Do Supplements Help?
Should I take Supplements?
Nutritional supplements are, in general; substances found naturally in foods, that have been isolated in order to optimise their effects. Among them, the best known are the amino acids, carbohydrates, vitamins and minerals. They are used by people with diseases caused by nutritional deficiencies (anemia, intestinal worms etc), phases that require larger amounts of a nutrient (pregnancy, aging) or by physically active people; improving their performance and acting in replacement of losses resulting from these activities.
Currently, the largest consumers of these supplements are those frequenting gyms, and athletes. Many supplements increase the efficiency of exercises, encourage the gain of muscle mass and fat loss and benefit almost all bodily functions, allowing better results. Most supplements exercise their functions very well if taken with the guidance of a qualified professional. When consumed in excess; rather than supporting muscle gain , they may increase fat mass, due to the consumption of calories beyond what is necessary (ie only those who train to use them). In the long term, they can cause complications in the kidneys and liver. In people who already have some disease, supplements may make it worse. It is so important to ask for nutritional counseling, if the intention is to optimise the effects of exercise.
Some types of supplements and their actions in the body are presented below:
Isotonic: Ensure that we have energy for aerobic and anaerobic activity, before training, and afterwards also serve to replace energy spent. Consisting of carbohydrates and minerals, they are quickly absorbed, and fast to hydrate.
Stockers Energy: Also very common, have a higher concentration of carbohydrates. Great for after training, but are suitable for longer activities like enduros, for the real athletes.
Amino Acids: These are part of the protein group and usually used with the promise of stimulating muscle growth, or to prevent degradation of the muscle. There are indications that these amino acids could influence the absorption of other amino acids, causing renal failure and tissue damage. Supplementation with amino acids for long periods has no proven benefit, and may also induce a frame of insulin resistance. There is therefore no evidence pointing to the use of amino acids as being beneficial to the athlete.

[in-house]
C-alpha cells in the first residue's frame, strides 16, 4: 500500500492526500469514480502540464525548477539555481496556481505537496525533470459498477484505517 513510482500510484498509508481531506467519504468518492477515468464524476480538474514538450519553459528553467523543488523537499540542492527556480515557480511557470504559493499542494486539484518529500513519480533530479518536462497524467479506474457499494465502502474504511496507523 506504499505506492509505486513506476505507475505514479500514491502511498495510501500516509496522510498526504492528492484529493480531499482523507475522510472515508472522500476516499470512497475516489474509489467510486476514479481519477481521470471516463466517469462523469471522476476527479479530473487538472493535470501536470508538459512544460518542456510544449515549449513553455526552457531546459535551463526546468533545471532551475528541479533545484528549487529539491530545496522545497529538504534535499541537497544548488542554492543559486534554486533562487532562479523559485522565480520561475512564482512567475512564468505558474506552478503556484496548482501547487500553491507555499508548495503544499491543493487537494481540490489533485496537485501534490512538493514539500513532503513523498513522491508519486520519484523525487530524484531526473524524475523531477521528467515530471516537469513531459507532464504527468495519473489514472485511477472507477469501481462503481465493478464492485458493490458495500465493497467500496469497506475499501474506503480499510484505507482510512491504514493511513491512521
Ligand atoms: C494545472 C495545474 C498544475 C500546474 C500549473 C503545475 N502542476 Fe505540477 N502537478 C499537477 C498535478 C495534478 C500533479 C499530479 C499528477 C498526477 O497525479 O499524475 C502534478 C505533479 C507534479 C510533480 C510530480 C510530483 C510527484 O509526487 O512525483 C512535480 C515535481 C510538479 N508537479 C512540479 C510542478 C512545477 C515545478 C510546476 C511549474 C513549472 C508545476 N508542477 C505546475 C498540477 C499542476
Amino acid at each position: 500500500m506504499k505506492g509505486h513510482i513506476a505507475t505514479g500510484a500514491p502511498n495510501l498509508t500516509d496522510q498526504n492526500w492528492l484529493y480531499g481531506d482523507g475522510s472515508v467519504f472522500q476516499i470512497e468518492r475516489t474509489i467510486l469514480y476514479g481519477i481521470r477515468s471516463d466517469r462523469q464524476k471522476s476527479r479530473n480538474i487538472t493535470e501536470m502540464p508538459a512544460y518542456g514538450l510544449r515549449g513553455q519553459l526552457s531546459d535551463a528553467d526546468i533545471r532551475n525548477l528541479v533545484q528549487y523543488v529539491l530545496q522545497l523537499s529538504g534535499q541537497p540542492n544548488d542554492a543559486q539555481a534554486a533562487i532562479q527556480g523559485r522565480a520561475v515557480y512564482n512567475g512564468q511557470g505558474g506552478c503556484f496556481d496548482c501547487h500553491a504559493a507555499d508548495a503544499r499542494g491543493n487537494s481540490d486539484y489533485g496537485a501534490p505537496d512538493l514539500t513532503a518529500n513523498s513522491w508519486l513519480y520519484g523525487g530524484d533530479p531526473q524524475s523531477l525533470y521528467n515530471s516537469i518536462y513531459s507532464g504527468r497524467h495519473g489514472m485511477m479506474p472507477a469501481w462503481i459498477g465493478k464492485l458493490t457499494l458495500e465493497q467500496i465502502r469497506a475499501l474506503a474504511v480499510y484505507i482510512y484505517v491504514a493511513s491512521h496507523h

Protein Foods: compounds of protein of high biological value (which are better absorbed and utilized by the body) are useful to supplement the diet by entering protein, especially between meals. They are used in snacks, while the other available options are always rich in carbohydrates or fats, such as meats, cheeses and other products. If the person eats a good amount of protein, do not need this kind of supplement. The advantage is that it adds protein, low in fat.
Compensating Foods: Are supplements that have a high energy (calorie) content. These supplements are composed of carbohydrates and essential amino acids, ie amino acids that we do not produce in our bodies: Should be taken with caution, they are indicated for athletes who train several hours every day; athletes in marathons, triathlons and enduros in general that consume large amounts of energy.
Thermogenic Supplements: These help in increasing metabolism; therefore contribute to weight loss and body fat reduction.
Antioxidant Supplements: These help in eliminating free radicals in the body, that are generated in excess when we practice physical activities. Free radicals accelerate aging and are precursors of various diseases, such as cancer.
Hormone Supplements: Stimulate the production or supply of hormones to the body. These supplements are easily found in gyms today, despite rules that prohibit unauthorised trading. These supplements should only be taken with medical advice.
Multivitamin and Poliminerals: Reinstate micronutrient deficiencies and should also be taken only under medical supervision.
In summary; at the hour of ingesting supplements; you must be very careful and always follow the guidance of a physician or nutritionist.